The patella (kneecap) attaches to the femur (thigh bone) and tibia (shin bone) by tendons. The patella fits into a groove at the end of the femur (trochlear groove) and slides up and down as the knee bends and straightens. Patellar instability occurs when the kneecap moves outside of this groove.
There are two types of patellar instability. The first is known as a traumatic patellar dislocation. This is most often the result of an injury to the knee. In a patellar dislocation, the patella gets pushed completely out of the groove. The other type of instability is known as chronic patellar instability. In this type, the kneecap usually only slides partly out of the groove. This is known as a subluxation.
What causes patella instability?
There are several factors implicated in the cause of patellar subluxation. Possible factors include:
- A wider pelvis
- A shallow groove for the kneecap
- Abnormalities in gait
- A misaligned patella
- Patella instability or subluxation of the patella may be caused by either a traumatic event or an atraumatic event.
- A traumatic event is when an accident has happened to cause a sudden twisting of the knee.
- An atraumatic event means that no specific injury has occurred, but there are abnormalities in the gait. The groove for the patella may be too shallow or the patella is misaligned.
What are the symptoms?
- Sensation that the kneecap has shifted or moved out of place
- Buckling/catching, locking sensation
- Swelling and pain behind the kneecap.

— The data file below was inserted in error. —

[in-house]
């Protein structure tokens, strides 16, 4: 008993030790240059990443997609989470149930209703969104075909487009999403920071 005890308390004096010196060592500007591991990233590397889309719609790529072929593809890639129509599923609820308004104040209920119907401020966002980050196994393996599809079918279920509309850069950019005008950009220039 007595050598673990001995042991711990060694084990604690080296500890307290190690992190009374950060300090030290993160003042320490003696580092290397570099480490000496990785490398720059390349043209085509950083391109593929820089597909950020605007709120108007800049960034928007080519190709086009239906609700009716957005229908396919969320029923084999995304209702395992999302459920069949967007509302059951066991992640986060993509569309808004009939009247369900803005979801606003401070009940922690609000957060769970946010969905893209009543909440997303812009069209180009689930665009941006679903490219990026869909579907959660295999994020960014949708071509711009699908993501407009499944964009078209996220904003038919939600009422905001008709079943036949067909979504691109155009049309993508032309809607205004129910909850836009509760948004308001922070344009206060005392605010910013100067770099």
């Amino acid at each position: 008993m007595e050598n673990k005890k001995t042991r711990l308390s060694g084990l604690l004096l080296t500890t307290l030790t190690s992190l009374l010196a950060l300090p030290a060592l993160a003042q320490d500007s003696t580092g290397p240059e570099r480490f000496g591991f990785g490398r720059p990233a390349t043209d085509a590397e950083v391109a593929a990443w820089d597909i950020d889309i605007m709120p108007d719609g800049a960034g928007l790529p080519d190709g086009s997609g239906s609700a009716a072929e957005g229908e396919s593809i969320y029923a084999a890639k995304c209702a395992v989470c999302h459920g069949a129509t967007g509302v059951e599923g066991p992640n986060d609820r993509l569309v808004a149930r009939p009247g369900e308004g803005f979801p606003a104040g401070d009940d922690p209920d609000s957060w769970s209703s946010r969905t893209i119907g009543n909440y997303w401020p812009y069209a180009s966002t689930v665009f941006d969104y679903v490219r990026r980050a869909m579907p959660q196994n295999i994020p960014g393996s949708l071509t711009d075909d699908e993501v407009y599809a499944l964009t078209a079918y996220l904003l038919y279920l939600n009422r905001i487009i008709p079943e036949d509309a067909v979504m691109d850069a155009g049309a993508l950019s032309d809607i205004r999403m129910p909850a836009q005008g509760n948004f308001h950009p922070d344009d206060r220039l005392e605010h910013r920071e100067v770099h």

- Pain when you bend or straighten your leg.
What are the treatment options?
Treatment of the unstable patella is first to ensure that the patella is not dislocated. In patients with a kneecap dislocation, the kneecap may need to be repositioned, or “reduced.”
General treatment of patellar subluxation includes:
- Bracing – Taping, or the use of a brace on the patella
- Better Footwear – Choosing the correct footwear may help to control your gait while running and decrease the pressure on the kneecap.
If conservative treatment has failed, a knee arthroscopy can be considered. The surgeon will make a small incision in the knee to allow a camera to be inserted. This camera is no wider than a pencil and allows the surgeon to see the structures of the knee and any damage that is present.
How can physiotherapy help?
Based on the assessment, your physiotherapist will prescribe an exercise program, which promotes the strengthening of the quadriceps muscle to realign the pull on the patella. Also strengthening of the hip abductors and flexors may offer better control of the patella.
While you are recovering from your injury you will need to change your sport or activity to one that will not make your condition worse. For example, you may need to bicycle instead of run.